In a series of posts, Gerry Ennis, Head of Global Trade Finance for Ulster Bank will talk through everything you need to know about exporting including developing an exporting strategy, managing the export, what products your bank can offer you and a global perspective on trade finance. In this post he talks about the basics of exporting…
What is an Export?
It is the consignment of goods, technical assistance and services from Ireland to another country, irrespective of ownership and regardless of whether the destination country is an EU member or not. The purpose of the export may vary from goods sold or services performed.
Are there differences between Export and Domestic sales:
There are some great differences between export and domestic trade and some of these are:
- Customs and duty formalities
- The regulations relating to goods
The geographical distance between the seller and the buyer can increase the physical risks of loss or damage to the goods. There are additional freight costs, timing issues and packaging requirements.
The distances involved can also interfere with normal trading relationships, e.g. visibility, credit rating, debt collection, business reputation, personal contact etc.
2. Customs and duty formalities
Shipments within the European Union (a customs union) generally speaking do not require a customs procedure at export or upon arrival at another member state. Yes, there are declaration issues and VAT formalities but these are easier than exporting outside the EU.
For destinations outside the EU it is a legal requirement for a customs declaration to be made before they leave Ireland and a customs declaration must be made when the goods arrive at the destination country. These declarations including legally binding statements relating to value, commodity or tariff code, customs procedure code etc and may involve the payment of customs duties and import taxes at the place of arrival. Customs declarations are usually made by the Freight Forwarder acting on behalf of the Importer or Exporter. However the information submitted is the legal responsibility of the Exporter. The contractual agreement between the Exporter and Importer will always define who is responsible for customs clearance and payment of duty and Incoterms 2010 is the bible here.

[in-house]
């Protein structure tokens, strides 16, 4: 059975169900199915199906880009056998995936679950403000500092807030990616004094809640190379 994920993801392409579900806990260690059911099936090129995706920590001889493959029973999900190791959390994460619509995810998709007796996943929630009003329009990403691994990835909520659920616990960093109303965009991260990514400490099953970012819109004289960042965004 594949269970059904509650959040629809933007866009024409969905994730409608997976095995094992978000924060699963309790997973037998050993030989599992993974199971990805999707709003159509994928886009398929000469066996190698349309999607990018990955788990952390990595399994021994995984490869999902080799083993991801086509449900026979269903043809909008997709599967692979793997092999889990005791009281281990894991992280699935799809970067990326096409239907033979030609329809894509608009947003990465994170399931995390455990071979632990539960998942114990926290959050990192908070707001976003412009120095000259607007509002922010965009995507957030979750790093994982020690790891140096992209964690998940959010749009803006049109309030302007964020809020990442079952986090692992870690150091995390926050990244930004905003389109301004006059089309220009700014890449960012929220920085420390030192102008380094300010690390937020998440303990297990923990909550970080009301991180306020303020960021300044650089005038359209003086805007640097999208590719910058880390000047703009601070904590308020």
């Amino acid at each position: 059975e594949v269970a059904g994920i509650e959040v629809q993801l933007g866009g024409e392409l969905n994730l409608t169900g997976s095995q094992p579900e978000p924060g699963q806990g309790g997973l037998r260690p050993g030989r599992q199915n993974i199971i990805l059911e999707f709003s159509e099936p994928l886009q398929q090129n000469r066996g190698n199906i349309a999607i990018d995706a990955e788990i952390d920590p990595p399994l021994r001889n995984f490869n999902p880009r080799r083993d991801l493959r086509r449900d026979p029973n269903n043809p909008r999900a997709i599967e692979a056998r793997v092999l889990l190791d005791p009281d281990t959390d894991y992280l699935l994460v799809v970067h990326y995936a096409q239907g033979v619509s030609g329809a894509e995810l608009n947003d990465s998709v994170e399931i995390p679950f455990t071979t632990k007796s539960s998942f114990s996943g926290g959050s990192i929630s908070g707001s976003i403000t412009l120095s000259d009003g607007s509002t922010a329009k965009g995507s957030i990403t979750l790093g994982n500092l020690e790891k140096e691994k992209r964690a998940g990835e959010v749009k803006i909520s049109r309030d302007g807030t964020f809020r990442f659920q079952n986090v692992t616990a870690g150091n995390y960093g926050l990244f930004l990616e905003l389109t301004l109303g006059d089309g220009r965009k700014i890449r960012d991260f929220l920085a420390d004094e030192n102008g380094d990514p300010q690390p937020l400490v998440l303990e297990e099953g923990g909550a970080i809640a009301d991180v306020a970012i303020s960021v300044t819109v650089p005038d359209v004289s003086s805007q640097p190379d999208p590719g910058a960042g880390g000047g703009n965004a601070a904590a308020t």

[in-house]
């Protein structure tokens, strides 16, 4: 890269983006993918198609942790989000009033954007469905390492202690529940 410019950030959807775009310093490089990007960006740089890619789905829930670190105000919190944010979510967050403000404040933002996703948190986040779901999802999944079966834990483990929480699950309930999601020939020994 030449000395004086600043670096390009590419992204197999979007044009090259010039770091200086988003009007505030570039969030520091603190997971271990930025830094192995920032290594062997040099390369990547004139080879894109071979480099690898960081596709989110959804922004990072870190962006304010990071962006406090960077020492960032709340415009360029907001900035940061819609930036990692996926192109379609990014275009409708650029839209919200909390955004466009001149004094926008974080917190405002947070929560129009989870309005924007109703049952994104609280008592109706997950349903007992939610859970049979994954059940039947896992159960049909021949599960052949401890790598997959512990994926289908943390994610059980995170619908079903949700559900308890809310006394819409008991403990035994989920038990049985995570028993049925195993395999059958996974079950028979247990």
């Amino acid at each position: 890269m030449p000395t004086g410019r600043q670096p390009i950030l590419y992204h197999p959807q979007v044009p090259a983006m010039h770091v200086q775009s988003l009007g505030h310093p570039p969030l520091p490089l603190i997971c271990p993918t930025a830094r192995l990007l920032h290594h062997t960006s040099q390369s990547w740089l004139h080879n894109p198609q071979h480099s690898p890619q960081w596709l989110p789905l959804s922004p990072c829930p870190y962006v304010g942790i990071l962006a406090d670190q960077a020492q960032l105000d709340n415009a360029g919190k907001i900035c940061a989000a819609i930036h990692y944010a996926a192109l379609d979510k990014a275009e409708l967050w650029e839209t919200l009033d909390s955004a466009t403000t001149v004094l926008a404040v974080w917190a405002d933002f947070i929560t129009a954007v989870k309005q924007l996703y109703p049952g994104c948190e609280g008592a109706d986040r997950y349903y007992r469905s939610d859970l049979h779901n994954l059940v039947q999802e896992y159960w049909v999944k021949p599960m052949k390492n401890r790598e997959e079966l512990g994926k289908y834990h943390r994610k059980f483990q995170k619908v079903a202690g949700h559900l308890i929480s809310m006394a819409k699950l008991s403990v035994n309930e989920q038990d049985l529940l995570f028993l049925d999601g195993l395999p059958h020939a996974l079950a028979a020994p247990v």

Please bear in mind that certain countries have specific documentary requirements and this can apply when exporting food and medicines. Many countries in the Middle East require that documents are legalised by their embassies in the exporter’s country.
3. Regulations relating to goods
While the regulations regarding the export of most goods are fairly straight forward please remember that there are very strict regulations concerning the export of military and dual use goods and technologies. Additionally any product that could be used in the construction of weapons of mass destruction (chemical, biological & nuclear weapons) and the means of delivering them may be caught by the dual use category.
There are also regulations concerning the export of agricultural and pharmaceutical products and also in relation to the transportation of hazardous goods by air, sea, road and rail.
Managing the differences
If export controls seem to pose a challenge think again as all of these regulations and requirements can be dealt with without having a nervous breakdown. The benefits of selling in to wider markets far outweigh the heartaches and help is at hand from many sources in Ireland. That help can come from your Freight Forwarder, exporter bodies, your local enterprise board, Government agencies, such as Enterprise Ireland or the international division of your bank.
We will look at some of the following over the next few months:
- Developing an Export Strategy
- Managing the Export
- What products can your bank offer you to assist you develop these new markets
- The role of an Invoice Finance department at a bank
- A global perspective on Trade Finance
- The role of Trade Finance in Working Capital
- The principal trade finance products
- Bringing it all together